by Karim van Knippenberg, student Heritage Studies
The Colosseum, the Vatican, the Trevi fountain. Some of the buildings that immediately pop-up in your mind when you think about the city of Rome. But why are these monuments photographed by most of the tourists whereas other heritage sites rarely attract any visitors? Are these sites indeed more valuable than ´ordinary´ heritage buildings in ordinary Roman neighbourhoods? What is this heritage value? And for whom is it valuable? Questions that are probably rarely posed by the majority of the tourists. As a heritage student however, these questions are crucial since you´re always questioning the role of heritage and trying to deconstruct the dominant stories at a certain location in order to understand what the value of a monument is.
In the master heritage studies, you often discuss certain concepts, ideas and approaches of heritage management. Although these discussions are often lively and educational, it is way more interesting to discuss this at a heritage site in Rome. This is exactly what a group of about twenty students did during the international summer school Challenging Eternity in Rome. For example, at the Via Appia where we discussed whether the preservation of the monuments is justifiable. On the one hand you might say those monuments need to protected and preserved for educational reasons (e.g. science, research) whereas other might argue for a more romantic approach. In this approach monuments are liable for decay while they are used by the public (e.g. recreation). Yet, some might say that decay is a form of bad heritage management. Besides very practical factors play a role in this discussion as well. For example, the struggle against urbanism, the annual amount of money spent on preservation and protection and the accessibility for recreational reasons. In the end though, this discussion was not about choosing one approach. Rather, the aim was to understand why and by whom a certain approach is chosen and what for what socio-political reason? Nevertheless, it was very interesting to see how some students had a very strong opinion about how to preserve those monuments.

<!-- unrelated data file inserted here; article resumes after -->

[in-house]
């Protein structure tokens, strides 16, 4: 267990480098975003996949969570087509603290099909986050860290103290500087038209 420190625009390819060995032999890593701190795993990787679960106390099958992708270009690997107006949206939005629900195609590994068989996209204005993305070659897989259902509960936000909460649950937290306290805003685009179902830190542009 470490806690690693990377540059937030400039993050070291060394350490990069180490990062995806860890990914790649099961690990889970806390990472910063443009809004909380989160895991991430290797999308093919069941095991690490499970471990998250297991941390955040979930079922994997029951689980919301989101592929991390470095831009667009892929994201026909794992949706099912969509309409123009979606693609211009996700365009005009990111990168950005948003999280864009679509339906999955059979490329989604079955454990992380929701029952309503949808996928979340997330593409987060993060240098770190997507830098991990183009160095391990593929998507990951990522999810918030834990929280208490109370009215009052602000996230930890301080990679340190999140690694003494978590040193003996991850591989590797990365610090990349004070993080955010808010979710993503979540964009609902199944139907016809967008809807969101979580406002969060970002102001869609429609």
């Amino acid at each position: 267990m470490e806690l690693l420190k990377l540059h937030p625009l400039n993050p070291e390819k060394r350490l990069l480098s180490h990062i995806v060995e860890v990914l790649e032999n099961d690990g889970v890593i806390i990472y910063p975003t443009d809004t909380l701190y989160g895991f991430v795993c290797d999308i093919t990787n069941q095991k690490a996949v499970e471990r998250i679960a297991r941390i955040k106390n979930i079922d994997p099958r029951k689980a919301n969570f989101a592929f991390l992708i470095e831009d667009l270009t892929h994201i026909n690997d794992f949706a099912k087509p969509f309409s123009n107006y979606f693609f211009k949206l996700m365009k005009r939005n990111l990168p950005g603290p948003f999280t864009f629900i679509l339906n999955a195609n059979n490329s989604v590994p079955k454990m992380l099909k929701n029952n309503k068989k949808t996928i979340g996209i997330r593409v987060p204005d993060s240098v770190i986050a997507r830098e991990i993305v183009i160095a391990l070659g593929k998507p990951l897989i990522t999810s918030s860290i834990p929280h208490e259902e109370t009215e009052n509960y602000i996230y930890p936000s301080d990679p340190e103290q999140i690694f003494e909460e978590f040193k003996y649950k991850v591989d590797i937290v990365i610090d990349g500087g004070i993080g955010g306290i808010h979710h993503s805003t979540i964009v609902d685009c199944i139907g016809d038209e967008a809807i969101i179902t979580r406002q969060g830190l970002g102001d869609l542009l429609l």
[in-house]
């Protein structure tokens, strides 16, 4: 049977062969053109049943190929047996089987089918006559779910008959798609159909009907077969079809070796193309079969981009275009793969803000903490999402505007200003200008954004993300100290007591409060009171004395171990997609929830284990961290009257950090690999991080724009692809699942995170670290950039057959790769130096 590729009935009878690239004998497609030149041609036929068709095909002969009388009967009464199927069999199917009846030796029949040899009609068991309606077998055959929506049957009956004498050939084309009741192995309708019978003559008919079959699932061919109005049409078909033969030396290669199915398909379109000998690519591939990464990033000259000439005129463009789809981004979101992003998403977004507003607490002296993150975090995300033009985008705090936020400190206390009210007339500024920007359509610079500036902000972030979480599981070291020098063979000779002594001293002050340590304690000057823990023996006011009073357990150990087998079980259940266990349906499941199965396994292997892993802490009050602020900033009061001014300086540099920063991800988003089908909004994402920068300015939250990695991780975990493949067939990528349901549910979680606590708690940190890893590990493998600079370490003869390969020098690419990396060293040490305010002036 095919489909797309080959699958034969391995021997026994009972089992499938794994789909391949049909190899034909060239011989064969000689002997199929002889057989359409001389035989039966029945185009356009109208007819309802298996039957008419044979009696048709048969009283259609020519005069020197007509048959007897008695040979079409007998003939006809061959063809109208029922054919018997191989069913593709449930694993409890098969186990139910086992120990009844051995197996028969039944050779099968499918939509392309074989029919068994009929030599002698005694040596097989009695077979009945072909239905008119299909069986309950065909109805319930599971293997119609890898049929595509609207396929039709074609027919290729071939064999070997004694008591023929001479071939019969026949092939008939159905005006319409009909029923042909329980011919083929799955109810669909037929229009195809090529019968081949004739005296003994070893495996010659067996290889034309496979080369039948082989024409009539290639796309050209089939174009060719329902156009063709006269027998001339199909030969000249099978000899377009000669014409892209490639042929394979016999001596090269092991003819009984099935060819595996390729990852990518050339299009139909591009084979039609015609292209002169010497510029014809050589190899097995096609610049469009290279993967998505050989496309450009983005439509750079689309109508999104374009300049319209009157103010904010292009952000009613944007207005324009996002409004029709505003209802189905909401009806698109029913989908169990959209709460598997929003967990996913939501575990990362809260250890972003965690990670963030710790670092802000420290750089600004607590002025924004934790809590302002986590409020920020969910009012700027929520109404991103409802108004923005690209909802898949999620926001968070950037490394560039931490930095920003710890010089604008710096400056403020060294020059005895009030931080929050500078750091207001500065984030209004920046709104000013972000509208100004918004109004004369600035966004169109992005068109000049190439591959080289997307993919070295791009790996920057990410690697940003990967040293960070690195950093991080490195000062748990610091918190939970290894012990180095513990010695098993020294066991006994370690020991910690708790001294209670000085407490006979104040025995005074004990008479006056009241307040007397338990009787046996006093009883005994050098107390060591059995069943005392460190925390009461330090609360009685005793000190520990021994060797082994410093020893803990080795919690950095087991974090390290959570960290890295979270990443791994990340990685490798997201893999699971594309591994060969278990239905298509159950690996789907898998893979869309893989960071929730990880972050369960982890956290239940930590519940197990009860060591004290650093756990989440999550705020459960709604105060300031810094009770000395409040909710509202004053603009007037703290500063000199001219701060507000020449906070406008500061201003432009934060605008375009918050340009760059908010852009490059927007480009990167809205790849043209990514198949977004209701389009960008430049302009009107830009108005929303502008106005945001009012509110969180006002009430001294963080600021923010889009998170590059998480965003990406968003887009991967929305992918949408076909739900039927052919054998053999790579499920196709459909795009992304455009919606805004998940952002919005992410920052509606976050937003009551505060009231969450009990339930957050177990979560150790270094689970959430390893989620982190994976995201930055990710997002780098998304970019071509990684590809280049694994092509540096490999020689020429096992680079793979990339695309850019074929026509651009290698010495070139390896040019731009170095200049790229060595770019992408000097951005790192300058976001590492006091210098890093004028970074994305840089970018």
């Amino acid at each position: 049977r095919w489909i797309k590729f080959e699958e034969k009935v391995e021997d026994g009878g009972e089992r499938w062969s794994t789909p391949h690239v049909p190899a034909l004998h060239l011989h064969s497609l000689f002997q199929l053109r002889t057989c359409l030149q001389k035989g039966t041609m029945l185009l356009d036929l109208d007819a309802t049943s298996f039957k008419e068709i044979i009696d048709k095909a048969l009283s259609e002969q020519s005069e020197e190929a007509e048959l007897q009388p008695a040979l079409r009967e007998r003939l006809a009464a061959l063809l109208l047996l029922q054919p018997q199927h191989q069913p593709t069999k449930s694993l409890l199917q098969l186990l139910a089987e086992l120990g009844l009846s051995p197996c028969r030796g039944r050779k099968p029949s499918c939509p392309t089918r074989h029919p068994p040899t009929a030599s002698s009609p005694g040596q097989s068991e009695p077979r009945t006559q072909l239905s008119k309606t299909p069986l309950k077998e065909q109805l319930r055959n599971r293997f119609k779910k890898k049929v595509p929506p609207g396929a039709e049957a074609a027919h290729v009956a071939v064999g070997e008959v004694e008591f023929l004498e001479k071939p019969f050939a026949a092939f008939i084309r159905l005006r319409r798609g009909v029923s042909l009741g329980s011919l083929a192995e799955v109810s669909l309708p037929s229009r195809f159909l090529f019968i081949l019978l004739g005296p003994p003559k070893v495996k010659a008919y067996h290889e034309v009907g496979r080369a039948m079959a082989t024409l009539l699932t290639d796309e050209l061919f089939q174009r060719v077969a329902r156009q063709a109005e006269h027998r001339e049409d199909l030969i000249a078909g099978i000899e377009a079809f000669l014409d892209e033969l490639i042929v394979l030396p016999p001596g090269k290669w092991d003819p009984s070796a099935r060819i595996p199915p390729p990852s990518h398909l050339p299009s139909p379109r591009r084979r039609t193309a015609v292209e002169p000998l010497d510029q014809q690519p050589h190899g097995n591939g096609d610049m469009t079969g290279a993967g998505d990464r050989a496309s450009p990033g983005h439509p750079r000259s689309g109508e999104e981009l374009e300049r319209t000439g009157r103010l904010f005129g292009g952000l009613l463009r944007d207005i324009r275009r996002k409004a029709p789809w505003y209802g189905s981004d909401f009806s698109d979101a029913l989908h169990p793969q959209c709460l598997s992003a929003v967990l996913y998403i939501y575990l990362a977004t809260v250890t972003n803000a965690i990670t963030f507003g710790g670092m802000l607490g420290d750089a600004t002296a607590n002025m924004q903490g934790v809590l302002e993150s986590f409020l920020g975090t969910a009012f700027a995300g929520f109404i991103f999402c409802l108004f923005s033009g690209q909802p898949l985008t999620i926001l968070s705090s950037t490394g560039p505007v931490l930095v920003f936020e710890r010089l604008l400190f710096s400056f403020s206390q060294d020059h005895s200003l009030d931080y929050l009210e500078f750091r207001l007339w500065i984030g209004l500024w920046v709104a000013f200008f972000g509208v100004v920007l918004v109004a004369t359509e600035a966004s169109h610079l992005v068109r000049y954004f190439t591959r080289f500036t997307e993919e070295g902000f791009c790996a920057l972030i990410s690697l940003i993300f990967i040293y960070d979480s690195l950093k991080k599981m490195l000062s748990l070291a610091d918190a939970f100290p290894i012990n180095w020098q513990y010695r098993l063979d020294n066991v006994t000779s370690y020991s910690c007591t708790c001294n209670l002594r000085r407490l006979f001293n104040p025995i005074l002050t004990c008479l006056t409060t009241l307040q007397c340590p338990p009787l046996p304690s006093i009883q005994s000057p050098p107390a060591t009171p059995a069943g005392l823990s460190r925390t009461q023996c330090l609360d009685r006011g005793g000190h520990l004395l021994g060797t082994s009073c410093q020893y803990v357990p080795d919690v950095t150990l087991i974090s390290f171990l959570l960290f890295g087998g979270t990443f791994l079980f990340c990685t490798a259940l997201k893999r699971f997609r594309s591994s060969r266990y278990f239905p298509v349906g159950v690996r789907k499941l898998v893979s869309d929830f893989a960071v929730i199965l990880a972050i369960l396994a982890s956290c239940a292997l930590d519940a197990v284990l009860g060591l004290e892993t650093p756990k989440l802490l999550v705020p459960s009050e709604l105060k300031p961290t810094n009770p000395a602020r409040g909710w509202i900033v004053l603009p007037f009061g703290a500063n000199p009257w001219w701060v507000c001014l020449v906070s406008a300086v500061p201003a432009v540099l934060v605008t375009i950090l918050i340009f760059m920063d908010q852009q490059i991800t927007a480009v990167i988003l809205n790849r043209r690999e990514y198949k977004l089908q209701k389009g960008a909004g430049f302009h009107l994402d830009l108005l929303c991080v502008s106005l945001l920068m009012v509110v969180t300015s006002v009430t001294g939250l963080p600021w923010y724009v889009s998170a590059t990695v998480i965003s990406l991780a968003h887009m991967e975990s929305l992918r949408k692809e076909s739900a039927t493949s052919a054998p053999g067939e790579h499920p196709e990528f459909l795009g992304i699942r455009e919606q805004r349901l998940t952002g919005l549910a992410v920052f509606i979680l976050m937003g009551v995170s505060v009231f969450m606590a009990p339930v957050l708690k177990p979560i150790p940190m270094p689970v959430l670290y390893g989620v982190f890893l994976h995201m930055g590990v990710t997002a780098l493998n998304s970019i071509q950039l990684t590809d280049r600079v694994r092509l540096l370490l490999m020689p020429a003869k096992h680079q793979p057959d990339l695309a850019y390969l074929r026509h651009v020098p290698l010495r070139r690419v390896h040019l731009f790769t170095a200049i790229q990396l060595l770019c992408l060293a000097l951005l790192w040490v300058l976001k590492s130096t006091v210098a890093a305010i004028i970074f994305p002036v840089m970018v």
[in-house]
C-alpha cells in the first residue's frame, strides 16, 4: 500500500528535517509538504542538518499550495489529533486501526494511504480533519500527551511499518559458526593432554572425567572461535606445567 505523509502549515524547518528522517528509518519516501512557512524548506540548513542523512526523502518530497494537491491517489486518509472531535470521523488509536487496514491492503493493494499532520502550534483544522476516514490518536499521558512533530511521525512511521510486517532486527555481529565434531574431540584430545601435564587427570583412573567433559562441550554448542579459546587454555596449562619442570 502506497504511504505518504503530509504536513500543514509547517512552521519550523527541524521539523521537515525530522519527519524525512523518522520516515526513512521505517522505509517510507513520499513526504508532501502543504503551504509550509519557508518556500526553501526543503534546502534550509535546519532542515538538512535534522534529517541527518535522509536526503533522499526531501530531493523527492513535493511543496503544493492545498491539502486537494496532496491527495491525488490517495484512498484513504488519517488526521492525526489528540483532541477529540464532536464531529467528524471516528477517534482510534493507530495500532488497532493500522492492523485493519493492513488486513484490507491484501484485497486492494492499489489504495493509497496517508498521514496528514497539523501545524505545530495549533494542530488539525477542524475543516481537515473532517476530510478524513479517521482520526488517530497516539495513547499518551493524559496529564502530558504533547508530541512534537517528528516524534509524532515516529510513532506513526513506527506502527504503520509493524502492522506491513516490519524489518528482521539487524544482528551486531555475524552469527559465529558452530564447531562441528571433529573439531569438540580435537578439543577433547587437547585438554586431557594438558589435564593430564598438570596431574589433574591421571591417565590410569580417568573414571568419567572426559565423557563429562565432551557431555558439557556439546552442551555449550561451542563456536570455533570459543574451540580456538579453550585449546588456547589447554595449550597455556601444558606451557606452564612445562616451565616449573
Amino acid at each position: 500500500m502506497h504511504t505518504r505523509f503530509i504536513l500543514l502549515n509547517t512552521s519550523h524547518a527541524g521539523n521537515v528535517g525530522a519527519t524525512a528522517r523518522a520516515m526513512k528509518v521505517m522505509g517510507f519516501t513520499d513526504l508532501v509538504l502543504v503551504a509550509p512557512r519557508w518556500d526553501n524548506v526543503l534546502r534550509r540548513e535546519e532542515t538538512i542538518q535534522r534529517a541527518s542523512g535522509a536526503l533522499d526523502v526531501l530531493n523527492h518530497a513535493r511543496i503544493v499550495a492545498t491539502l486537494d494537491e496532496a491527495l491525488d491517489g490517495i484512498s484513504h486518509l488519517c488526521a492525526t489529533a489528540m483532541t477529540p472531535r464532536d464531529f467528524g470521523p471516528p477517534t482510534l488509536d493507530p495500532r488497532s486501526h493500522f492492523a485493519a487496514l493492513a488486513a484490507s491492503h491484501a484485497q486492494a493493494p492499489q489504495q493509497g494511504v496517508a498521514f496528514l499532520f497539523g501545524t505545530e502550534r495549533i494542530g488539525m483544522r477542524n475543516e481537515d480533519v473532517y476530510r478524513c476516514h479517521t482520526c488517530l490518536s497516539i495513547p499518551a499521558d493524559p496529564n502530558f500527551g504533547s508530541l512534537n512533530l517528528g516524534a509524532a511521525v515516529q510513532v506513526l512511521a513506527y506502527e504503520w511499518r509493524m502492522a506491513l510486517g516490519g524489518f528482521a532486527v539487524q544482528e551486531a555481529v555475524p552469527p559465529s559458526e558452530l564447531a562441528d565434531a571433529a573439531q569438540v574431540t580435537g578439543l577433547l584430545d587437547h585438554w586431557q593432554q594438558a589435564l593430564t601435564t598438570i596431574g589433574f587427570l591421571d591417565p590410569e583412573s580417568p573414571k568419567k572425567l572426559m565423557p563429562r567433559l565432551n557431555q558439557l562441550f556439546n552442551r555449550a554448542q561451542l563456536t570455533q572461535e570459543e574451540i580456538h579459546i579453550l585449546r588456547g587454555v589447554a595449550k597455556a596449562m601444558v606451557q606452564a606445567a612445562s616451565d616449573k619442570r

Figure 1: students discussing the heritage approach at the Via Appia.
Figure 2: walking the Via Appia.
This discussion about who decides about heritage continued at other interesting locations. We discussed for example the democratisation of heritage management and concluded that the current heritage management approach is too much influenced by certain, dominant socio-political ideas. As
an alternative we discussed other strategies where multiple values and visions about the future of the past are included. How can we include the public in a more democratic decision process without only focusing on short win solutions? And do we really need to overcome selectivity and create a
sustainable heritage management strategy or are we just afraid of losing certain monuments. Eventually, the focus of the discussion shifted towards our own role as future heritage managers. Most likely we are not educated to take decisions about heritage in the future, rather we have to
mediate between various opinions and visions.
One of the most inspiring parts of the summer school was that we got the chance to work at a case study and to use this case to think about our own (future) role as heritage expert. We were invited to redesign the Via dei Fori Imperiali; a major road built by order of the Fascist dictator, Benito Mussolini. As such, this roads represents a dark page in history. It was up to us to weight various opinions about the heritage value of this road and to come up with a design for the (re-)development of this area. Some students strongly argued to keep the road as it is right now, according to them it is a heritage site and besides it is a showcase for a certain period in history that we should remember as well. Other students wanted to sacrifice parts of the road to create room for an urban green park area. Finally, there were students who wanted to add a new layer to the history and envisioned some
modern architecture. You can imagine that this led to very lively and interesting discussions. In the end we presented three designs for the area and an Roman architect provided some feedback on
our, sometimes extraordinary, ideas.
Figure 4 and 5: Students presenting their plans.
I think that the summer school very much encouraged the students to think about the role and value of heritage. Moreover, the various discussions about heritage as well as the design exercise made us realize that we, as future heritage experts, are gone play a crucial role in how to deal with heritage
sites. Hopefully, I inspired you to do same when you will visit the Collosseum in Rome, or any other heritage site. Be critical, deconstruct the dominant stories that are being told to you and develop your own opinion about the role of heritage and how to deal with heritage.